The theory of Plate Tectonics is based on Wegeners theory of Continental Drift which stated that the continents were once all connected (Pangea). The movement of the tectonic plates caused the continents to separate and move apart. The evidence of what happens at plate boundaries and the formation of new crust helps support this theory. Fossil evidence where organisms of the same species were found on different continents also help support it.
The earth’s mantle is where convection currents happen that provide the energy for tectonic plates to move.
Convergent boundary: two plates move towards each other – This can cause subduction where one plate slides underneath another (subduction) and is destroyed or it can slowly form a mountain.
Divergent boundary: where two plates move away from each other resulting in new crust (ocean basins) being formed. Transform boundary: where two plates slide alongside each other - although crust is neither created or destroyed here, they can get caught and cause earthquakes
Big Idea 7 Learning Goals: Students will be able to Differentiate between radiation, conduction, and convection. Explain how the water cycle affects weather patterns and climate. Explain how the jet stream and ocean currents affect local weather. Explain the interactions between the geosphere, hydrosphere, cryosphere, atmosphere, and biosphere How does the Sun’s energy influence weather and climate? Differentiate between weather and climate. Describe how the composition and structure of the atmosphere protects life and insulates the planet.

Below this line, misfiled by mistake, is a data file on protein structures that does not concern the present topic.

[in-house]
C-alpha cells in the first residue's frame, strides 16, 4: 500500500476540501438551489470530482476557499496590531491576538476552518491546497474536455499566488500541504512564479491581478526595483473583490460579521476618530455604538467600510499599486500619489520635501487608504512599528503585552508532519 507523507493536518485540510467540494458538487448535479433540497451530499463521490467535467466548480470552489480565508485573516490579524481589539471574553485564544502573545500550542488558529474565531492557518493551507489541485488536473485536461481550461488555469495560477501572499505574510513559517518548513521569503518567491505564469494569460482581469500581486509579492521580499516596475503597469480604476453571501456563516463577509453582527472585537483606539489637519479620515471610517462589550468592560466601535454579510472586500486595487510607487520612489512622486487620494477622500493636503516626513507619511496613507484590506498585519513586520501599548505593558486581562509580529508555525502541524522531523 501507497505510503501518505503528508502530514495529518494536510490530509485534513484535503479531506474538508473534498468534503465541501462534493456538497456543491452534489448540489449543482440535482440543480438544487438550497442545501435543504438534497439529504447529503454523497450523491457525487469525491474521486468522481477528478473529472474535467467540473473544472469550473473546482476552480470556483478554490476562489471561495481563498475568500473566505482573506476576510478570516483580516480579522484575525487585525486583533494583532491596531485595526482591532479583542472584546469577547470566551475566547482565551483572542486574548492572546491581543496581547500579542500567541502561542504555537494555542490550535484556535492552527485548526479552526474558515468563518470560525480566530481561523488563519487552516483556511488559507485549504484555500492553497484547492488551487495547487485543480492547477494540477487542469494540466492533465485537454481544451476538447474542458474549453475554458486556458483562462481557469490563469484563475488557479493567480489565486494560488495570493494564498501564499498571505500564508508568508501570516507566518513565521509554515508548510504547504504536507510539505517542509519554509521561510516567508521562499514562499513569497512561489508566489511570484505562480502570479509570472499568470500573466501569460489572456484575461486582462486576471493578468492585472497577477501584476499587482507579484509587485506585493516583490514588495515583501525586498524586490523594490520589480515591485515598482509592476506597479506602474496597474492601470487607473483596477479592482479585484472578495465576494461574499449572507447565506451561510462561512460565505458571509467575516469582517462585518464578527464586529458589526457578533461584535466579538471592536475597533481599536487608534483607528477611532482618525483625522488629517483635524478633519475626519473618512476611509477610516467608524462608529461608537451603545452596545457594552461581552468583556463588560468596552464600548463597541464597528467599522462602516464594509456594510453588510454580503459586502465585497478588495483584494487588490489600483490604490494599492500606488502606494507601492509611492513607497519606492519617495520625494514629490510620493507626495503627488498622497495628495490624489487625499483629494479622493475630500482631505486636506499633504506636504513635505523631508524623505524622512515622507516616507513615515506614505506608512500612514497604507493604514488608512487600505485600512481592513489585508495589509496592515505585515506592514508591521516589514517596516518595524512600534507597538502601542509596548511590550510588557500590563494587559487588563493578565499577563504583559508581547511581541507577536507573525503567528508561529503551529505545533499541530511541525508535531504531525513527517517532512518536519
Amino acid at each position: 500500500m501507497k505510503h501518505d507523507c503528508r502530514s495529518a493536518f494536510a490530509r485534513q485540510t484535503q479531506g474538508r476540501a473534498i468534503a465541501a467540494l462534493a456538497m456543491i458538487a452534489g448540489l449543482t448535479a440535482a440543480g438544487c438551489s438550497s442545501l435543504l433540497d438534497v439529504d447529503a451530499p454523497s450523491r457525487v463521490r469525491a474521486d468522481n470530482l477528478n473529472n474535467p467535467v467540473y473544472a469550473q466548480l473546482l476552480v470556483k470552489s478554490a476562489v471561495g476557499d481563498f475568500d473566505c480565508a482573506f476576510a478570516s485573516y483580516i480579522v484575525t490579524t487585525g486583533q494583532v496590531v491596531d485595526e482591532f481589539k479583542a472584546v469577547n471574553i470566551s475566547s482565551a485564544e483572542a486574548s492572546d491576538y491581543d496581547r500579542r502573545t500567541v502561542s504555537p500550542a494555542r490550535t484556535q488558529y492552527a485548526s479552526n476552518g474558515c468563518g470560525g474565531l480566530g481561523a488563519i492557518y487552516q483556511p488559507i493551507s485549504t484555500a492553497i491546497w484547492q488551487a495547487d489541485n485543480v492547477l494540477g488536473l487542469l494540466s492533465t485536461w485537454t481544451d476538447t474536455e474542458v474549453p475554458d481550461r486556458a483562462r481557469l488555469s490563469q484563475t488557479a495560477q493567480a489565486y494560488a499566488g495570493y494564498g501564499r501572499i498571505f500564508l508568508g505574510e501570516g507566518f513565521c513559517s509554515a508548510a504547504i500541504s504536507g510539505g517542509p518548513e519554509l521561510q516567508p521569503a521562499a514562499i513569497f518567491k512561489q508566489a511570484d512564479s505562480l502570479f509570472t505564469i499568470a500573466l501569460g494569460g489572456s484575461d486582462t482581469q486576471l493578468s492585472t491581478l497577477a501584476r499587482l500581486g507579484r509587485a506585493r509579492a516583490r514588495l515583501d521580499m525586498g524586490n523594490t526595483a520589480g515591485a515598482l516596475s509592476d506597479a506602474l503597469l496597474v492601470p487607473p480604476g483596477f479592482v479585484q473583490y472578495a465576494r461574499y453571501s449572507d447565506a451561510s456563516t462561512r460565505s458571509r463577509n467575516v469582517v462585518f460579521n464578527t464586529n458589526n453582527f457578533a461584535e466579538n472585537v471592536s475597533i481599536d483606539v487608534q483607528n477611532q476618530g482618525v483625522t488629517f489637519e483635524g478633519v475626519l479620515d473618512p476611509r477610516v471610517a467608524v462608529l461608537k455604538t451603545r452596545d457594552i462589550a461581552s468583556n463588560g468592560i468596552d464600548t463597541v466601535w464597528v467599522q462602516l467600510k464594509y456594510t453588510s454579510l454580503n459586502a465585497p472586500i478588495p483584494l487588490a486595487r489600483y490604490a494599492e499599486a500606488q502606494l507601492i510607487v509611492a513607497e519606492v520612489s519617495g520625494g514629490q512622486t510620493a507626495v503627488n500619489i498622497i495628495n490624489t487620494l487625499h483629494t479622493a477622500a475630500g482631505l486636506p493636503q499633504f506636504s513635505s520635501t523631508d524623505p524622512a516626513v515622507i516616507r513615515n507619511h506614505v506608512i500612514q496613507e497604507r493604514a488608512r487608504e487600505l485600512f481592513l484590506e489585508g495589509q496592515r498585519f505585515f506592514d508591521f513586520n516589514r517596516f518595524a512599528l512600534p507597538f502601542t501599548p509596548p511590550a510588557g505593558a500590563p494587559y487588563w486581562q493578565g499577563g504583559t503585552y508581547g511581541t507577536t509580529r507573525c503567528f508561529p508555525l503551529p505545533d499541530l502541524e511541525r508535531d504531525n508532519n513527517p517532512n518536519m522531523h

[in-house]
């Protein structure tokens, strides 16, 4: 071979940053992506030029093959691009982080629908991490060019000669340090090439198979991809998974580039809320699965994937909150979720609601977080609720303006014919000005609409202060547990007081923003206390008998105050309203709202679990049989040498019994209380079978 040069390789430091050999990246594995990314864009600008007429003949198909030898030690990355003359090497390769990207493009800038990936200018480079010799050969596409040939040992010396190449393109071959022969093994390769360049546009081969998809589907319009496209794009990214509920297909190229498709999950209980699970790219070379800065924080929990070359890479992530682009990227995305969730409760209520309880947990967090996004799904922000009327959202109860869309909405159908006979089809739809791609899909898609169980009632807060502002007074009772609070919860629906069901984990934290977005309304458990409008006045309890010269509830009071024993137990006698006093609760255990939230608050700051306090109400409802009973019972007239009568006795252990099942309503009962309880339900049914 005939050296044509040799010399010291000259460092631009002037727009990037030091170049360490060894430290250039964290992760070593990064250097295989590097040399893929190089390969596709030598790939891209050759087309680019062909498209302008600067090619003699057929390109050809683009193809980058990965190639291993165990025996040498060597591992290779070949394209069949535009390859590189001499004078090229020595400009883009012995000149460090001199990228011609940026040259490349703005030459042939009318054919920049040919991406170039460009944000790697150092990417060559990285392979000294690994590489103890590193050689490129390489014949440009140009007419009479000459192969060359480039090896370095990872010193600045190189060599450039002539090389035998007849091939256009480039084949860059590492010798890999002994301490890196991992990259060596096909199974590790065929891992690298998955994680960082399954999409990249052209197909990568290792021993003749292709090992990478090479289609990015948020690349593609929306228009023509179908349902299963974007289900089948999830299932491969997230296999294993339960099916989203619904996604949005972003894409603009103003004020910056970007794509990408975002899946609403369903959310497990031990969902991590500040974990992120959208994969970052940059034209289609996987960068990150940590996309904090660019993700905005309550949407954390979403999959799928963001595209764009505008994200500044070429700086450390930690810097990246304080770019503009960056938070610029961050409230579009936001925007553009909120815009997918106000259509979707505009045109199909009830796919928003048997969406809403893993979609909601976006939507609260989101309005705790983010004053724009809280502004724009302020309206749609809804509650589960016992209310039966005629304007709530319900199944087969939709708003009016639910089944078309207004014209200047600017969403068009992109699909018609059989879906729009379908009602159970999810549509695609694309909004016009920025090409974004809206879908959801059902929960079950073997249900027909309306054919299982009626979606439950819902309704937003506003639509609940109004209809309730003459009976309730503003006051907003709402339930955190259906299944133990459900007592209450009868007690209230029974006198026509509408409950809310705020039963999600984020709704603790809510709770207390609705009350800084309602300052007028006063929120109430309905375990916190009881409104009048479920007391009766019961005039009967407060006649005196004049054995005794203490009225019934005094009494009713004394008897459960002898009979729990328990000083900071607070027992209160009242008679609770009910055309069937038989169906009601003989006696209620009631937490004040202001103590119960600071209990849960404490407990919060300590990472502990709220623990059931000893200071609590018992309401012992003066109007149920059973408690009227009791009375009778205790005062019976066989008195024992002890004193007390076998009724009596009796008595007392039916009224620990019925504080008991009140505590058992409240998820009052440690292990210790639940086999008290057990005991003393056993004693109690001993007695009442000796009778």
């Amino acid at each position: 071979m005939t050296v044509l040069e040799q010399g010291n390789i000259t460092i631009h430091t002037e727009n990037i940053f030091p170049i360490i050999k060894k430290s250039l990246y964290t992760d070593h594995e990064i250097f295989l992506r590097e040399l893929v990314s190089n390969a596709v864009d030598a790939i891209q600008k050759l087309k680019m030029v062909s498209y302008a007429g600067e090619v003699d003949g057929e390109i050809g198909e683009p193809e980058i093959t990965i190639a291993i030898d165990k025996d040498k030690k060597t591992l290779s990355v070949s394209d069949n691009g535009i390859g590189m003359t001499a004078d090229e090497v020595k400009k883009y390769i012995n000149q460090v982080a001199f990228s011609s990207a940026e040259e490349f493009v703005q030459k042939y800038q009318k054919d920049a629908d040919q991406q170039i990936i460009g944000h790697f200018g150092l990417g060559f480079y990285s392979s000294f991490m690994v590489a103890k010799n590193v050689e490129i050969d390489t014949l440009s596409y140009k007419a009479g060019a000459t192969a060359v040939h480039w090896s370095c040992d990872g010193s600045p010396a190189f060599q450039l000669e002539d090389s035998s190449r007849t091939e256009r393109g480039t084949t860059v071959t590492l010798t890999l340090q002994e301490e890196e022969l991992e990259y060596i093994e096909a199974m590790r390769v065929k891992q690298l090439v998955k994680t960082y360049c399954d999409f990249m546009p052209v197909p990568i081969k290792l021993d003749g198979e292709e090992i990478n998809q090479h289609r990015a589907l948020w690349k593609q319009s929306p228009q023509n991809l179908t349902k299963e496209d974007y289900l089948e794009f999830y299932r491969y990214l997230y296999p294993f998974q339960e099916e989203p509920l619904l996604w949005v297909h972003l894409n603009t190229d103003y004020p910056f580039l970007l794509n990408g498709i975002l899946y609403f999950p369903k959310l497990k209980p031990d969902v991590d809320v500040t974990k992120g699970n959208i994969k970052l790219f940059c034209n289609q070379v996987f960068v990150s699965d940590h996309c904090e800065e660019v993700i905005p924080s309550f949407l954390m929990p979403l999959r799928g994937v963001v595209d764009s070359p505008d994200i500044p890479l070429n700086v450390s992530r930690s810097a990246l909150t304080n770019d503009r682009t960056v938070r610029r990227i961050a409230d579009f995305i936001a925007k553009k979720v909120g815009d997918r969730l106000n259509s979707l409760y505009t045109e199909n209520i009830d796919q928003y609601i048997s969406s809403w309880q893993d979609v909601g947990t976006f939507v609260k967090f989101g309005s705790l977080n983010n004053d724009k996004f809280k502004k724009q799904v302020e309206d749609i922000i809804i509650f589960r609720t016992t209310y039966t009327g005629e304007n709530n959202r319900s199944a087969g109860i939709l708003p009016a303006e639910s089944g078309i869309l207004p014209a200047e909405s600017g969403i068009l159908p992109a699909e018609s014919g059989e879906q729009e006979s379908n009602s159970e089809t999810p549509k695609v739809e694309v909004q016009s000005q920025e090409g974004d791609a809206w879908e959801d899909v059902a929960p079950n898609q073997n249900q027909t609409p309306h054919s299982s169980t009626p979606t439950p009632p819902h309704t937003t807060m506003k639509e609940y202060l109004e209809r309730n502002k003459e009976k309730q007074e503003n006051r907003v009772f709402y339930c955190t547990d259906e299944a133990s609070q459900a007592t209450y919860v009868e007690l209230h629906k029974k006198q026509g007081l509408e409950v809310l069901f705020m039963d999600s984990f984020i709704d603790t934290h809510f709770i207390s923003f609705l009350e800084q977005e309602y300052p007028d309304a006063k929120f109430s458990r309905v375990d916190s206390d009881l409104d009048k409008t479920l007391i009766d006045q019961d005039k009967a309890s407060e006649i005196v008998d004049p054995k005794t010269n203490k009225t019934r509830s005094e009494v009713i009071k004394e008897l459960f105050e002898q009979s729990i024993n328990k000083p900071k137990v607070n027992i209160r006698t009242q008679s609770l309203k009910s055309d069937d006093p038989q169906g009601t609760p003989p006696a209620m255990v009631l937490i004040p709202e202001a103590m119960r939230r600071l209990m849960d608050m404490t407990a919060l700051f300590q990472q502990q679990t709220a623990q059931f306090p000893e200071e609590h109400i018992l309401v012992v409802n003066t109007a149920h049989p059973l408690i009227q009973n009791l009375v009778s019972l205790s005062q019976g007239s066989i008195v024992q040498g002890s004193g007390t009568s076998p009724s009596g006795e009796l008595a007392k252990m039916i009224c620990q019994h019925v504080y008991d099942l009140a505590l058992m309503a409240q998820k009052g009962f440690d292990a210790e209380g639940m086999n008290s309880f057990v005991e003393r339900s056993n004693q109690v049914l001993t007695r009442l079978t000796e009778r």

Conduction: heat transfer through direct contact Convection: heat transfer from a gas to a gas or a gas to a liquid Radiation: heat transfer through electromagnetic radiation
The water cycle plays a key role in weather patterns and local climate. For example: Cities near the ocean will have higher humidity levels and higher chances of rain because of this. Locations farther from where evaporation happens will have drier climates.
A jet stream forms high in the upper troposphere between two air masses of very different temperature. The greater the temperature difference between the air masses, the faster the wind blows in the jet stream.
Varying ocean temperatures affect local atmospheric pressure, which creates regional wind patterns that, in turn, drive oceanic currents that affect surface ocean temperatures.
Atmosphere: Earth’s air Geosphere: Earth’s nonliving structures Biosphere: Earth’s living organisms Hydrosphere: Earth’s waters Cryosphere: Earth’s ice masses Plus the Cyosphere which includes all the water in solid form (ice).
Even a small change in one system can change one or more of the other systems.
The Earth ‘s spherical shape causes it to be heated unevenly. The equator region receives more direct sunlight (thermal energy)
The warmer air at the equator caused by more direct sunlight causes convection currents to form in Earth’s atmosphere. These currents are what drive weather patterns.
Weather is the daily atmospheric conditions in an area. Climate is the average weather conditions in an area over a longer period of time.
Our atmosphere does three main things: helps reflect some of the radiation from the Sun holds heat in so that the temperature can sustain life Holds in the gases needed for life; CO2, O2, and N